News - October 8, 2015

Rector wants early evening lectures

Albert Sikkema

Wageningen UR has decided not to go ahead with major renovation of De Dreijen as a way of coping with rising student numbers. But rector Arthur Mol wants to experiment with teaching on campus between 5 pm and 8 pm.

The Executive Board will be keeping De Dreijen open for another three years, says Mol, but it will no longer be carrying out extensive refurbishment of the complex. The university still needs lab space in Transitorium and the Chemistry Building. The growth in the number of students means that there are not enough labs on campus. The rector eventually wants to digitalize some of the practicals and make more intensive use of the labs so that all teaching can be done on campus.

Another part of his plan is to put an end to the ‘9-to-5 mentality’ in teaching. Mol wants to extend lecture hours to 7 pm or 8 pm. ‘We now have great buildings on campus that are empty for two-thirds of the day. If we can have lectures until 8 pm, we will have gained a lot. Then we will be able to cope with the growth and students can go onto the canteen and their society afterwards.’ Mol is talking to the Student Council about how to implement this for example, one evening lecture a week for Master’s students.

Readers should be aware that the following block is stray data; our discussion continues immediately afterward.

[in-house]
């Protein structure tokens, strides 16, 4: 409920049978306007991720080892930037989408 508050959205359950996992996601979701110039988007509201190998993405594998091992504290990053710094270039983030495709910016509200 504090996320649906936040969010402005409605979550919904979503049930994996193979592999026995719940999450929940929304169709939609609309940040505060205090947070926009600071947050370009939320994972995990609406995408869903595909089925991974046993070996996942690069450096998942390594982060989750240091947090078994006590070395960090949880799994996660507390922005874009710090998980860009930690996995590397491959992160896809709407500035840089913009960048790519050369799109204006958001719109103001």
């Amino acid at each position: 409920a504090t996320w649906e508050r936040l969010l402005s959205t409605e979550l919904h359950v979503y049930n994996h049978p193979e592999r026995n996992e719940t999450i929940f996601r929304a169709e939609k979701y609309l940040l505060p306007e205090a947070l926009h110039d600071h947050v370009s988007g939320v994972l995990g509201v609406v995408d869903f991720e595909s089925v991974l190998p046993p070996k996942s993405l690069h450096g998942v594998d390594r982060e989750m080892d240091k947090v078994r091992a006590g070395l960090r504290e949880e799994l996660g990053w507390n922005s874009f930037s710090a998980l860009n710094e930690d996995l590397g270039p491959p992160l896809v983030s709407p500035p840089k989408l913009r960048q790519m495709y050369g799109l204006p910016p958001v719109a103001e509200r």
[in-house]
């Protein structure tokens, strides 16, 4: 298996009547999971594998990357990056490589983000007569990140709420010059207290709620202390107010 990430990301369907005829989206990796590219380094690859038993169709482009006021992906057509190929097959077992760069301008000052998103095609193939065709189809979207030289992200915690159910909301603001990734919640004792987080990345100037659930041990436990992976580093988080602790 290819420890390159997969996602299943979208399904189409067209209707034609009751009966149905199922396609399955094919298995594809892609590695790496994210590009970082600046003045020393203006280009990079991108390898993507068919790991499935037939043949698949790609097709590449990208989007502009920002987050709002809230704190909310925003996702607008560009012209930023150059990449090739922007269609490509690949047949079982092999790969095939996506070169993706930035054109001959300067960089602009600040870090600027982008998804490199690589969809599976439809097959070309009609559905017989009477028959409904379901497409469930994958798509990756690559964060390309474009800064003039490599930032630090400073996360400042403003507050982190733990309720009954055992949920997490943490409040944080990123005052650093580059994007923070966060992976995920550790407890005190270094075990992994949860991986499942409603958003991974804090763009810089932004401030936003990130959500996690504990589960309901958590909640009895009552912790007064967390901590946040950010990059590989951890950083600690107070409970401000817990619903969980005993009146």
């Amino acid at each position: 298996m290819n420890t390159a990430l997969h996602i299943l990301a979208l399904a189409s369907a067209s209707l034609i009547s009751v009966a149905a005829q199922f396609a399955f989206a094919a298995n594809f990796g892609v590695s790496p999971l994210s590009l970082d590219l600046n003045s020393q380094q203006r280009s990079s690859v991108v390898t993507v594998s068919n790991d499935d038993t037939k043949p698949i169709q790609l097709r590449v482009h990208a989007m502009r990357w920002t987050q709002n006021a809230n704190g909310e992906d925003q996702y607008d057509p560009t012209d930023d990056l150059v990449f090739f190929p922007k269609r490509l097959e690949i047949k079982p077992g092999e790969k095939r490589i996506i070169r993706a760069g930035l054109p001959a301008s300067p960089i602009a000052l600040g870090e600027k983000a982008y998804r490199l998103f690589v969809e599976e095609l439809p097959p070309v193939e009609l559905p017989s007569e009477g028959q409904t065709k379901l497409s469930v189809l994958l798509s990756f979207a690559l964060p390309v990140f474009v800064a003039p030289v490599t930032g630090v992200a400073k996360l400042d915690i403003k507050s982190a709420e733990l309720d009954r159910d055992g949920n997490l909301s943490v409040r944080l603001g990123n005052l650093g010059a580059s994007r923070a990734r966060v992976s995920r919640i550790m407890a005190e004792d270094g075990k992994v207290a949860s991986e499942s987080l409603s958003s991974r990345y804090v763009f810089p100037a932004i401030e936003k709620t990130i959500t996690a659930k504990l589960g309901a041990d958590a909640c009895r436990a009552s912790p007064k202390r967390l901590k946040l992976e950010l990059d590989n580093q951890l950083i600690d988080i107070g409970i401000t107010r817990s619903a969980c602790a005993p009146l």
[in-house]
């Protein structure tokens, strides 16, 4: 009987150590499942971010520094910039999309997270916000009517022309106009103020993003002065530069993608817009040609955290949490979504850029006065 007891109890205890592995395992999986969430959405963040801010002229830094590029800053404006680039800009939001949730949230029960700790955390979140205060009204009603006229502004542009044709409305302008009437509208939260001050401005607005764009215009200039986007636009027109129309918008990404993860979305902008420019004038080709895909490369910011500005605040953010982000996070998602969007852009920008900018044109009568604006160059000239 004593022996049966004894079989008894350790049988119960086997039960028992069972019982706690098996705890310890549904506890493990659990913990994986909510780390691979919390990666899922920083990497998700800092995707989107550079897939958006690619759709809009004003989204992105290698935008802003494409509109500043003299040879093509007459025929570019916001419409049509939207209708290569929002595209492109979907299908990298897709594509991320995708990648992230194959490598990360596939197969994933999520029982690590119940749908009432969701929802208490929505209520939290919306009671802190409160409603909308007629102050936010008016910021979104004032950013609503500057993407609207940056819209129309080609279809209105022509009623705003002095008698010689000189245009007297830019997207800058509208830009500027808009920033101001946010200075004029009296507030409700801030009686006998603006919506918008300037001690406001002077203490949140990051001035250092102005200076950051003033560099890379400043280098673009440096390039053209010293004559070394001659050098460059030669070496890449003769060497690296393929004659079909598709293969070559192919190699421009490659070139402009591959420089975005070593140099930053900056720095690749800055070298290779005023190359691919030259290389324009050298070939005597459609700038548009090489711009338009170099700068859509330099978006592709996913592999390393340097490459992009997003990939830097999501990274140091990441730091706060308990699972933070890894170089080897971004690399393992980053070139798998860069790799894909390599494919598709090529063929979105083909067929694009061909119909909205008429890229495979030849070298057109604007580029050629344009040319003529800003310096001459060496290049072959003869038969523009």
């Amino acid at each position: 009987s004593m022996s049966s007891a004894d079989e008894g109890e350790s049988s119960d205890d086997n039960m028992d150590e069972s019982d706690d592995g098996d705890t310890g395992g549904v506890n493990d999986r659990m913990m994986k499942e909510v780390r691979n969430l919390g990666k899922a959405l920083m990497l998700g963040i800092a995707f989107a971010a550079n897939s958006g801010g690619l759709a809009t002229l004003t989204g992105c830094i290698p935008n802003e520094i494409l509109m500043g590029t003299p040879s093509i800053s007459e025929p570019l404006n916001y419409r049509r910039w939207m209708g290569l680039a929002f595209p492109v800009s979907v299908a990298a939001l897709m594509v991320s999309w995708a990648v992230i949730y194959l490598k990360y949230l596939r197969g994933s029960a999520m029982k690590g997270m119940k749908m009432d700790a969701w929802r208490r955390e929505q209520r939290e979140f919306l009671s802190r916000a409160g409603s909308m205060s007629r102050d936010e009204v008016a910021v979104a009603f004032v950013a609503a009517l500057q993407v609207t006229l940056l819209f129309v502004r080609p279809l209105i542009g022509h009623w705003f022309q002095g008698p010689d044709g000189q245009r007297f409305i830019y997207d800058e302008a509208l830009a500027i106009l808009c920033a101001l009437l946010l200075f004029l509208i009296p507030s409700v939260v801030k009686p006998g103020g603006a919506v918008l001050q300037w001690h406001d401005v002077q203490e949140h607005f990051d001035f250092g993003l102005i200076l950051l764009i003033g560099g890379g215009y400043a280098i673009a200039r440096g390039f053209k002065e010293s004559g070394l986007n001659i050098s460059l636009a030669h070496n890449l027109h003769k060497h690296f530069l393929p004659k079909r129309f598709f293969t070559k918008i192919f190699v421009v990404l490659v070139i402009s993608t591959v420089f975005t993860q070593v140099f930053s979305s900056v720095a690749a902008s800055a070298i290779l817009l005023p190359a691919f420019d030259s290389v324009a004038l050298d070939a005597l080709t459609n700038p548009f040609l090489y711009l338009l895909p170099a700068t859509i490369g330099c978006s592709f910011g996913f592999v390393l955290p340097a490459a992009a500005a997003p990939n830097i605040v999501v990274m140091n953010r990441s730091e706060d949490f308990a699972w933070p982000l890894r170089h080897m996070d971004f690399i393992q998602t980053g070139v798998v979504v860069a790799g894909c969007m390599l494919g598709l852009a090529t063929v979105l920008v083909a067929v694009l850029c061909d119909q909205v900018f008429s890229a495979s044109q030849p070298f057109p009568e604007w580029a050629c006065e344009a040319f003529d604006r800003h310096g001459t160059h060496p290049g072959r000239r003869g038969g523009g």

The rector also wants to see whether there are potential efficiency gains in the timetable. ‘Are all teaching rooms permanently occupied? We will be looking at Wi-Fi use to measure that. Lecturers sometimes reserve a classroom for the entire period, even though they only need it on a couple of occasions. We hope this approach will let us detect that.’

The limited restoration work on De Dreijen means the university will no longer be investing millions. It will cost a couple of hundred thousand euros to keep the labs open in Transitorium and the Chemistry Building. Mol: ‘We can justify that. We’d like to invest more in teaching but we aren’t getting any extra money from the government.’ Based on demographic data, he expects the growth in Dutch Bachelor students to tail off in the next few years. That is why a limited investment in temporary teaching rooms is the best option, says the rector.

Photo: Guy Ackermans